Nissan Partners with NASA for Autonomous Fleet Management Research

Nissan Partners with NASA for Autonomous Fleet Management Research

Author: Michael Cheng   

In 2015, Nissan and NASA announced a special partnership, which focused on the applications of autonomous cars in commercial sectors. The collaboration has helped the automotive brand develop unique vehicular safety features, including traffic-jam assist and parking-assist capabilities.

Earlier this month, the two businesses revealed the extension of the fruitful partnership. According to the updated agreement, the duo will work closely together to research fleet management methods for driverless cars. NASA's Ames Research Center in Silicon Valley will host the research activities. 

Outside of the partnership, NASA is collaborating with ride-hailing giant Uber to improve flying car technologies and routes.

Seamless Autonomous Mobility (SAM)

The agreement between Nissan and NASA will last for five years and will uncover applications for the Seamless Autonomous Mobility (SAM) platform. SAM is an integral part of the Nissan Intelligent Mobility initiative, which is made up of the following segments: self-driving tech, electric vehicles and vehicular infrastructure.

"We built SAM from technology NASA developed for managing interplanetary rovers as they move around unpredictable landscapes," said Maarten Sierhuis, director of the Nissan Research Center in Silicon Valley.

SAM features a handful of powerful features for autonomous fleets. The platform is designed to kick in when the system is having a difficult time assessing its surrounding environment. When such events arise, the vehicle alerts a remote operator. The human operator manually checks output data from the self-driving platform, in order to determine the best solution.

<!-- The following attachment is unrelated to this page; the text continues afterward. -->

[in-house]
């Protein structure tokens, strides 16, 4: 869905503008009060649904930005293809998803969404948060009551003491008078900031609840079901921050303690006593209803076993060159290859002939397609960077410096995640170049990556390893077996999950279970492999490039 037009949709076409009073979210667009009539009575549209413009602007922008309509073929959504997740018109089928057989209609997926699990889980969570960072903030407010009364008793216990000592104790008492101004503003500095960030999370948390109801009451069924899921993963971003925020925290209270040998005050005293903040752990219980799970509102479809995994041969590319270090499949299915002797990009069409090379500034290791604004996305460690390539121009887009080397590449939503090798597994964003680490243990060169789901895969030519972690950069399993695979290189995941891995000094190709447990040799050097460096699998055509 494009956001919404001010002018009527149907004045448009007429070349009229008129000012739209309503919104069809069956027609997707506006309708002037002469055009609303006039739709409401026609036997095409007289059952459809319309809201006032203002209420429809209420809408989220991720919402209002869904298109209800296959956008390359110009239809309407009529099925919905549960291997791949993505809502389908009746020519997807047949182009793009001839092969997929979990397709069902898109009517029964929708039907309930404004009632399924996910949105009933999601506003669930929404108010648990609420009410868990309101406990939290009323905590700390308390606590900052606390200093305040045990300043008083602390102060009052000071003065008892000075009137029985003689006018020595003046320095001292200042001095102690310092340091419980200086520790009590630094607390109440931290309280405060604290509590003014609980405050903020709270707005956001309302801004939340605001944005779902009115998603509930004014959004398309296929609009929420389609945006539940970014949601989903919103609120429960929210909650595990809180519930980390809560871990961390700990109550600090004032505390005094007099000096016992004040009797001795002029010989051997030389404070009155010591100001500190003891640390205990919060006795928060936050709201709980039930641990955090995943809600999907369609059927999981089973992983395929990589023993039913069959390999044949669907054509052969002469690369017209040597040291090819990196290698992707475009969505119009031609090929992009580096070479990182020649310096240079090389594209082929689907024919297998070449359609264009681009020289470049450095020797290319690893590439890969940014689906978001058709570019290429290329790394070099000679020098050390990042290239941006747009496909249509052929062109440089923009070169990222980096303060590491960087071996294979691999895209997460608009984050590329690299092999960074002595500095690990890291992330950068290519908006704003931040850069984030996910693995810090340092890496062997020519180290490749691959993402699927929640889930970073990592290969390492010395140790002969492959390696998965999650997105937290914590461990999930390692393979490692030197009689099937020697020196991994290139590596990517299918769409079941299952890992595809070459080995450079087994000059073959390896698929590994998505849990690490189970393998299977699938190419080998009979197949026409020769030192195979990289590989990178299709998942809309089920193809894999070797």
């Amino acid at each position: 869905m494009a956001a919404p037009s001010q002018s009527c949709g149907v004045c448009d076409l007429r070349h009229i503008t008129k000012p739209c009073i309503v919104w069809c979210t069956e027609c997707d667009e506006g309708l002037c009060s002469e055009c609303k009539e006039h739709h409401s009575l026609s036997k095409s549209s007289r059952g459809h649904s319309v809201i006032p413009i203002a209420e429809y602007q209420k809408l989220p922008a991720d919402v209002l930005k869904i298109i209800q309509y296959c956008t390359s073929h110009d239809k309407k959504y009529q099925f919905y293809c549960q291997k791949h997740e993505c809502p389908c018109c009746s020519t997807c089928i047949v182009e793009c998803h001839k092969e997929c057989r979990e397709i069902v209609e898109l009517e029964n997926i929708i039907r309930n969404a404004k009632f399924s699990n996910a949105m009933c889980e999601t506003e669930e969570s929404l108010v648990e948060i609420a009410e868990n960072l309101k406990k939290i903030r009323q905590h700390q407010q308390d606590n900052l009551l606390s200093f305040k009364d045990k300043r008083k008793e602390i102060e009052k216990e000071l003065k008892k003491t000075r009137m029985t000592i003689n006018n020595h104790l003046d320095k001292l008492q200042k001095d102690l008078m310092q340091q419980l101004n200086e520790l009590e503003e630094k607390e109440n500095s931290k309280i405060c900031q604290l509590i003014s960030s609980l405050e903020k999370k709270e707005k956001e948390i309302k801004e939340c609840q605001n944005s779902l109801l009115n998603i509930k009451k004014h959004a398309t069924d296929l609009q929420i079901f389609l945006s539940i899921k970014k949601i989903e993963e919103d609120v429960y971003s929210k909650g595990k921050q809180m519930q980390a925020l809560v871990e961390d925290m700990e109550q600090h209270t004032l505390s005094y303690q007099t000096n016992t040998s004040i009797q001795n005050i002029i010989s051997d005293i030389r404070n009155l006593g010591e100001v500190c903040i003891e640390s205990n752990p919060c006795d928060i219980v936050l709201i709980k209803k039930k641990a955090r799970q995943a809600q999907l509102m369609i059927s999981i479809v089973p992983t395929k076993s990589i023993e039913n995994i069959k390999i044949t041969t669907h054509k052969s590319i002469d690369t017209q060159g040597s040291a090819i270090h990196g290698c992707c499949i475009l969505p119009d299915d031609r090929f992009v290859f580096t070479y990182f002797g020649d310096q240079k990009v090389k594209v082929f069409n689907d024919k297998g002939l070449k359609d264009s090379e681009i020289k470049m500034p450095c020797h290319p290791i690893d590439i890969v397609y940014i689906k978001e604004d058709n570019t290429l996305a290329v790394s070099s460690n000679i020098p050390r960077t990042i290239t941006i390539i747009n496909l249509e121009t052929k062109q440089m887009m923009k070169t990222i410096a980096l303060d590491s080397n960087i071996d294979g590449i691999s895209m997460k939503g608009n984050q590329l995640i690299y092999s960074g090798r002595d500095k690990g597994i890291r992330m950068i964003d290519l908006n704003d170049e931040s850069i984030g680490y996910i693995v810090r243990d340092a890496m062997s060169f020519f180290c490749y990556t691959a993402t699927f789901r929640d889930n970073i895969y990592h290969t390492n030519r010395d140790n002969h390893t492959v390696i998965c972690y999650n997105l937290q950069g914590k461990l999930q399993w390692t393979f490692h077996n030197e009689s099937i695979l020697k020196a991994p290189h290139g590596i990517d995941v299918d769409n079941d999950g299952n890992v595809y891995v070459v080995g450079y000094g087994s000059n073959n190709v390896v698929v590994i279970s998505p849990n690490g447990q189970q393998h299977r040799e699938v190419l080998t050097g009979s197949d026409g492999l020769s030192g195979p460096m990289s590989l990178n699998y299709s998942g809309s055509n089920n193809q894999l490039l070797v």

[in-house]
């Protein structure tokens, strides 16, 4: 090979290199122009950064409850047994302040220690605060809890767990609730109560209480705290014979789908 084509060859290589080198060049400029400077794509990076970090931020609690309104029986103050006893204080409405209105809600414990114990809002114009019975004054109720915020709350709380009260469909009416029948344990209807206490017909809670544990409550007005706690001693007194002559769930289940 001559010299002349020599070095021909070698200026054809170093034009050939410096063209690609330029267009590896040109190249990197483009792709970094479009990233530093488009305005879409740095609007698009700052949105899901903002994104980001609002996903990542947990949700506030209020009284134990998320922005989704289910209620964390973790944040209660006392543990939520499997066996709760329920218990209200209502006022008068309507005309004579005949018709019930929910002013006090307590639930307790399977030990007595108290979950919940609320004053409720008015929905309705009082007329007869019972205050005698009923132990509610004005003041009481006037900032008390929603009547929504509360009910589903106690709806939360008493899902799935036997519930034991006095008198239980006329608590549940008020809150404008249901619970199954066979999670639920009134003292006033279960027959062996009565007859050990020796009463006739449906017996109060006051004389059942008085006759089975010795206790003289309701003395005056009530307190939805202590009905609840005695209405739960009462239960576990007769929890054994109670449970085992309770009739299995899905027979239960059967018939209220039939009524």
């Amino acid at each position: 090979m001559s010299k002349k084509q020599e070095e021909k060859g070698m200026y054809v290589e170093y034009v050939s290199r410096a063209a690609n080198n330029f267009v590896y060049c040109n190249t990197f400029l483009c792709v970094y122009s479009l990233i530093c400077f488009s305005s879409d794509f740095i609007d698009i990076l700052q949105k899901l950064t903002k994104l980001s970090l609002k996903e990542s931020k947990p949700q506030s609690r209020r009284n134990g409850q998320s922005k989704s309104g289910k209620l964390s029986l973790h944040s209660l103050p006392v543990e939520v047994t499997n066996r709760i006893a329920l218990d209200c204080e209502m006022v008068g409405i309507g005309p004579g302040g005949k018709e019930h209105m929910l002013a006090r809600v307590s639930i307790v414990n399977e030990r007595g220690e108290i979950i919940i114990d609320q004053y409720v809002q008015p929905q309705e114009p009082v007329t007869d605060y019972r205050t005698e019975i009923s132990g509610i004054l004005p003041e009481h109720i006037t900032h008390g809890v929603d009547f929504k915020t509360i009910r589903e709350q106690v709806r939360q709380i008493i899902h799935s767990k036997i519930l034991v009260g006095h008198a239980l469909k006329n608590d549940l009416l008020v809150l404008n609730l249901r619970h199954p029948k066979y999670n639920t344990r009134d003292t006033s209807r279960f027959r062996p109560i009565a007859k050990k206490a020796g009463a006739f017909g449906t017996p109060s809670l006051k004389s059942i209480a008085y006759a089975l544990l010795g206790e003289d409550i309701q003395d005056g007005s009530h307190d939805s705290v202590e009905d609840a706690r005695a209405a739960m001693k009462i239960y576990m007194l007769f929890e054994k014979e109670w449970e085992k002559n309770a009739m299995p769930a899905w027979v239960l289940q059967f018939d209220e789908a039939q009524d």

SAM Applications in Urban Locations and Space

SAM is equipped with robust learning algorithms that increases in efficiency and accuracy over time. The process is supplemented with logs and records of previous events, allowing other cars in the network to benefit from the data.  

In urban environments, SAM can be leveraged to help a self-driving vehicle park autonomously. Nissan and NASA are also working on ‘fatigue-free' seats for passengers. The seats adjust weight distribution in real-time, moving the passengers weight from the lower spine area to the chest. The shift in weight distribution helps reduce muscle fatigue, resulting in more comfortable rides.

"Our goal is to deploy SAM to help third-party organizations safely integrate a fleet of autonomous vehicles in unpredictable urban environments, for example, ride-hailing services, public transportation or logistics, and delivery services. The final stage of our existing research agreement with NASA will bring us closer to that goal and test SAM in a working demonstration on public streets," explained Sierhuis.

Although most of SAM's current applications are for scaling driverless fleets in large cities, NASA will not be joining Nissan in deploying the platform in urban locations. Instead, the national space agency plans to utilize SAM to power autonomous rovers during space exploration. In fact, SAM originated from NASA's Visual Environment for Remote Virtual Exploration (VERVE). This technology was created to manage far-flung robots in other planets.

Current NASA rovers, including the Mars Opportunity vessel, are experiencing rapid degradation during deployment in space. Without direct access to the units, engineers are forced to address issues from a remote location. 

Michael Cheng
Michael Cheng
Michael Cheng is a legal editor and technical writer with publications for Blackberry ISHN Magazine Houzz and Payment Week. He specializes in technology business and digesting hard data. Outside of work Michael likes to train for marathons spend time with his daughter and explore new places.
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